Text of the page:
My final project deals with combining wood type inspired display styles with more regular text styles. The display styles have very exaggerated proportions, forms and weight while the text styles share some key features with them in a more subtle way. One of the questions I was trying to answer with my project is how different can the display and text styles be while still belonging to the same family.
I started off with a hand drawn chart which helped me to define my design space. I knew I wanted to design a family with different proportion to those I was used to, and that I wanted to combine display and text styles. Using the chart allowed me to figure out weight and width relationships that the styles would have.
The chart I used to define my design space
My first ideas all tried to combine condensed and extended styles into one family. The final family plan is a combination of ideas #2 and #3, with the condensed styles dropped out. I did this in order to have more time to focus on the text family, which needed more styles than two in order to be useful as a typographic tool. I still want to add the condensed style in the future.
Three preliminary family plans I presented in January
Searching the aesthetics
My main method of generating ideas and designing the family was by doing a lot of hand drawn sketches. After I had settled on a rough plan of what I wanted to do, I started searching for a more clear aesthetics for the family. I started with the display styles because I wanted those to dictate the key features of the text family as well. The possibilities of wood type seemed endless and I did a lot of sketching and experimenting to define what I wanted to do. I happily bloated and distorted the letterforms on the road to find a style and aesthetic that I liked.
Sketches for the display style
Sketches for the text styles
Refining the family plan
I was somehow drawn to a Tuscan like construction in the display style and also liked the look of concave stems. I also tried different serif and stem treatments in order to figure out what would work and give me the look I wanted. I tried split serifs directly derived from the Tuscan sketch, convex stems and differently distorted solutions. In the end I decided to emphasise the concaveness that I liked so much, and used it in the serifs as well.
The final family plan which I started refining
After the aesthetic direction was clear I begun working on the text styles starting from the regular. I first drew an extremely light and a very bold version using only the letters b, e, i, n, k and y. This was a good set of characters because it included a round and straight letter, ascenders and a descender as well as a diagonal shape. From the light and bold extremes I interpolated multiple instances and took test prints of these. Like this I was able to accurately define the weight of my regular style. I did the same treatment to the width and contrast of the regular style as well and after this started working on the extra bold master and italics using the same method.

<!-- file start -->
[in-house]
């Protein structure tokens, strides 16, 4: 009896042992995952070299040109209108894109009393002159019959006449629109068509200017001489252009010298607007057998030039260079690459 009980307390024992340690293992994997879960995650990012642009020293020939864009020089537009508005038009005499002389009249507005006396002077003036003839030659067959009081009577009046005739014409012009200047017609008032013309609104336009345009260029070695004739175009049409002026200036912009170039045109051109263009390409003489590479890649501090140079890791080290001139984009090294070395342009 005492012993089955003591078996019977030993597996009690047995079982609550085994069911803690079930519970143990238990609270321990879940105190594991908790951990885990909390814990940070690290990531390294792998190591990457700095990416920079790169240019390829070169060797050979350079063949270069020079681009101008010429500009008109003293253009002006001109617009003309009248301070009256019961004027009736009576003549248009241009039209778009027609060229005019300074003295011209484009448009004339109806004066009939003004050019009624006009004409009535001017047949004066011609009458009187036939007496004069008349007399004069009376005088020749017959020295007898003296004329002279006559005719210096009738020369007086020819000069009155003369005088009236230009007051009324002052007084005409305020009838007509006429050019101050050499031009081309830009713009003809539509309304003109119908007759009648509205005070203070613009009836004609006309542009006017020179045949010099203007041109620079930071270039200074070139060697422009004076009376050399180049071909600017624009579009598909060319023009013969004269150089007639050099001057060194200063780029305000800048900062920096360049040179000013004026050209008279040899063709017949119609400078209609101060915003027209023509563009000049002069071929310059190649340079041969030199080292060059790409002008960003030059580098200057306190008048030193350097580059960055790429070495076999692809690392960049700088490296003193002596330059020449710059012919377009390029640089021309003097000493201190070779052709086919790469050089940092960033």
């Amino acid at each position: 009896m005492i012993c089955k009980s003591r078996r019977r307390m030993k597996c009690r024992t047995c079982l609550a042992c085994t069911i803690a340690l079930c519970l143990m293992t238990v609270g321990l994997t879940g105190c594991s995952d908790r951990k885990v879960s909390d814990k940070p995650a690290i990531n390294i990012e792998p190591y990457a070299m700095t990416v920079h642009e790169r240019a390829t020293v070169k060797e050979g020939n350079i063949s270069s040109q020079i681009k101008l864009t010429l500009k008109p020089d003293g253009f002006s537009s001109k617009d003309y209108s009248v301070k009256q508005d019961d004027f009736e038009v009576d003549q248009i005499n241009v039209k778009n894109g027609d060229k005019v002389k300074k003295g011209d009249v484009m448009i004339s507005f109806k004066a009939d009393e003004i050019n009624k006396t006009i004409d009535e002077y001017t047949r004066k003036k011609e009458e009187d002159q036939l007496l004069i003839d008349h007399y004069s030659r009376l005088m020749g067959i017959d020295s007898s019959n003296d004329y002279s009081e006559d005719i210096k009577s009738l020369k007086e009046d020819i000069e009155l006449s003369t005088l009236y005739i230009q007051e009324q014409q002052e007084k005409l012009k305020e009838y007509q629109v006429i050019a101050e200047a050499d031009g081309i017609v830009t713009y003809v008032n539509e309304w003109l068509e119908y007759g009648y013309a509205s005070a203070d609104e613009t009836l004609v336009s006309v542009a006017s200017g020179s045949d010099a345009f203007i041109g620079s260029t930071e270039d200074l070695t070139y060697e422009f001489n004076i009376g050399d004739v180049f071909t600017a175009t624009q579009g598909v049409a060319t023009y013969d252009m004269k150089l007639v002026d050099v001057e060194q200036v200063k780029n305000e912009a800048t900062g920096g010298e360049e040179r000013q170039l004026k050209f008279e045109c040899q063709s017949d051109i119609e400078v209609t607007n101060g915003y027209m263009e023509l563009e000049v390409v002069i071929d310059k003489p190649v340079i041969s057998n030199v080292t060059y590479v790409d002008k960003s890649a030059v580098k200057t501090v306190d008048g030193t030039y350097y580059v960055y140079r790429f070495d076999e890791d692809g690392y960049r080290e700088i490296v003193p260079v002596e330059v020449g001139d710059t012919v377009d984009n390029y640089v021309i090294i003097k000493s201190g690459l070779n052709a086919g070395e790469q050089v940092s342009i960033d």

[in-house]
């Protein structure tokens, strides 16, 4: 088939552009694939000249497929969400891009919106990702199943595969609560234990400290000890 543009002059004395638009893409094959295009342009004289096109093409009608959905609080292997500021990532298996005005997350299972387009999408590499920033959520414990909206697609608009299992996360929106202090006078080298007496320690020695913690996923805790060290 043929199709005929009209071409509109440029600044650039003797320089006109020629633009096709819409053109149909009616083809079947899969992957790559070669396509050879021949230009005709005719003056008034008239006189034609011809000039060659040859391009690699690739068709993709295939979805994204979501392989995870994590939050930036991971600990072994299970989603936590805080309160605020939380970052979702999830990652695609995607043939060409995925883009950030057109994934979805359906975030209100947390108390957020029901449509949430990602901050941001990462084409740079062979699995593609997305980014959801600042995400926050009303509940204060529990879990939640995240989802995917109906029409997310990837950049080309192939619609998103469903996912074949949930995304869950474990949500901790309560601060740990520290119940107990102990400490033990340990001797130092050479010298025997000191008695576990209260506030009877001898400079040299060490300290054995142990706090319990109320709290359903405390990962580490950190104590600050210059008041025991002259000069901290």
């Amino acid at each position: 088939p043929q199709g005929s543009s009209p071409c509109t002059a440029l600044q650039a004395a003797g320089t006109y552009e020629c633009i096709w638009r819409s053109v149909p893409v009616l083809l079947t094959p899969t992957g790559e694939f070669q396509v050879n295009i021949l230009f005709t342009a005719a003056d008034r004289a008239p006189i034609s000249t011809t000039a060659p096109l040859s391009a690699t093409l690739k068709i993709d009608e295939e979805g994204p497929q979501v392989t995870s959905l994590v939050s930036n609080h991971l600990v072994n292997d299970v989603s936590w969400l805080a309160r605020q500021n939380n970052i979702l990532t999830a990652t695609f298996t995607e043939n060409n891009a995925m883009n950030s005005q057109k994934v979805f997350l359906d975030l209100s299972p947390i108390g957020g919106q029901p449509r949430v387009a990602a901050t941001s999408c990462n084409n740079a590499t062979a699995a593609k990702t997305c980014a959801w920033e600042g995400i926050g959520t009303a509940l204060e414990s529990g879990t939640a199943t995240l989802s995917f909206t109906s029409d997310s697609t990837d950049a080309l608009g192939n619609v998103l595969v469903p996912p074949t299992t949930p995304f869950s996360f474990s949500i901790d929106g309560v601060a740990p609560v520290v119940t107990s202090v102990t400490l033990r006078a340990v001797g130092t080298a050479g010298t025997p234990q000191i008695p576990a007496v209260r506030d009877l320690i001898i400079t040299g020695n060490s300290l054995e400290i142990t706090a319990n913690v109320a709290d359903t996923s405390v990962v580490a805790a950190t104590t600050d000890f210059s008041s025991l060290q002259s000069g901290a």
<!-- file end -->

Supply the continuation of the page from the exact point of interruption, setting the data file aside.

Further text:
Test prints of interpolated instances
I was working on the display styles in tandem with the text family. I first drew the clean display style, which thought me how to deal with exaggeratedly extended forms and extreme weights. Unsurprisingly there was a lot of optical adjustments that had to be made in order make the letters work together. At times I felt quite lost since I couldn’t rely much on measurements, but instead had to judge most things by eye and feel. Some letters needed to be made wider or narrower than I thought in order to make them fit each other.
Sketches for the display style
Some letters proved to be extremely difficult to figure out. Especially the x of the display style went through many revisions during the design process. The final version seems rather obvious now, but it took some time to get there. One of the biggest challenges of the display style was to get the overall blackness of the letters appear equal. Because of this some letters needed to have very thin parts, such as the e and s, even though the general contrast of the style is rather low.
Evolution of the letters x and s
I originally thought that the wood type style would work just by adding some cuts to the display version. Of course this proved to be a totally wrong assumption. The wood type style needed it’s own treatment and logic completely. I had to do a lot of experiments in order to figure out how and where to put the cuts and how to tweak the letterforms in order to make them work.
Sketching the wood type version
As a nod to the wood type tradition I designed a proportion system made out of “blocks of wood”. These blocks I used to define how wide or narrow the letters should be. To my surprise, the overall feel and flow of the style didn’t change much after forcing some letters to their assigned widths.
I also felt that the proportion system could be used for something more than just the default character widths. I started drawing the capital letters in other widths as stylistic sets to mix up the style a little and to make it a bit more lively.